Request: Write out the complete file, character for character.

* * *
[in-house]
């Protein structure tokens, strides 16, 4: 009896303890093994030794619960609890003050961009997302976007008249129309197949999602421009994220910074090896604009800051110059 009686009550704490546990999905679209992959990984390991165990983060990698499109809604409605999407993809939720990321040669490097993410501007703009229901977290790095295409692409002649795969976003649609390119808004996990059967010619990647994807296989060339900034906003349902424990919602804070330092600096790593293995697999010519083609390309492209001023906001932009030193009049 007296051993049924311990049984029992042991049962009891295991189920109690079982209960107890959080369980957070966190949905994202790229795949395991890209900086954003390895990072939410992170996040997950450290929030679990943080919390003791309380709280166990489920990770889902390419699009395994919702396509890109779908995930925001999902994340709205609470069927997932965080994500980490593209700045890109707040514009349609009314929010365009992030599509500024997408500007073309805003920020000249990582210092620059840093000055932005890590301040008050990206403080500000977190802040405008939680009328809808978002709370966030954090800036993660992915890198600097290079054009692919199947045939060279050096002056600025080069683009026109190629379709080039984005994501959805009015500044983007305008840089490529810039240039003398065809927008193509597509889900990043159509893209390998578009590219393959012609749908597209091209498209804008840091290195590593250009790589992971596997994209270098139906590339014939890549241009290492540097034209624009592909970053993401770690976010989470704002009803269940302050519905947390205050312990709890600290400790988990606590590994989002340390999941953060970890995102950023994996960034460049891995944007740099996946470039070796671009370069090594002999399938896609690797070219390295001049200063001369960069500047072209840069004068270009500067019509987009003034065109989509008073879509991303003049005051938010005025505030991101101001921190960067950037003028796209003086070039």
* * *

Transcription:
[in-house]
């Protein structure tokens, strides 16, 4: 009896303890093994030794619960609890003050961009997302976007008249129309197949999602421009994220910074090896604009800051110059 009686009550704490546990999905679209992959990984390991165990983060990698499109809604409605999407993809939720990321040669490097993410501007703009229901977290790095295409692409002649795969976003649609390119808004996990059967010619990647994807296989060339900034906003349902424990919602804070330092600096790593293995697999010519083609390309492209001023906001932009030193009049 007296051993049924311990049984029992042991049962009891295991189920109690079982209960107890959080369980957070966190949905994202790229795949395991890209900086954003390895990072939410992170996040997950450290929030679990943080919390003791309380709280166990489920990770889902390419699009395994919702396509890109779908995930925001999902994340709205609470069927997932965080994500980490593209700045890109707040514009349609009314929010365009992030599509500024997408500007073309805003920020000249990582210092620059840093000055932005890590301040008050990206403080500000977190802040405008939680009328809808978002709370966030954090800036993660992915890198600097290079054009692919199947045939060279050096002056600025080069683009026109190629379709080039984005994501959805009015500044983007305008840089490529810039240039003398065809927008193509597509889900990043159509893209390998578009590219393959012609749908597209091209498209804008840091290195590593250009790589992971596997994209270098139906590339014939890549241009290492540097034209624009592909970053993401770690976010989470704002009803269940302050519905947390205050312990709890600290400790988990606590590994989002340390999941953060970890995102950023994996960034460049891995944007740099996946470039070796671009370069090594002999399938896609690797070219390295001049200063001369960069500047072209840069004068270009500067019509987009003034065109989509008073879509991303003049005051938010005025505030991101101001921190960067950037003028796209003086070039």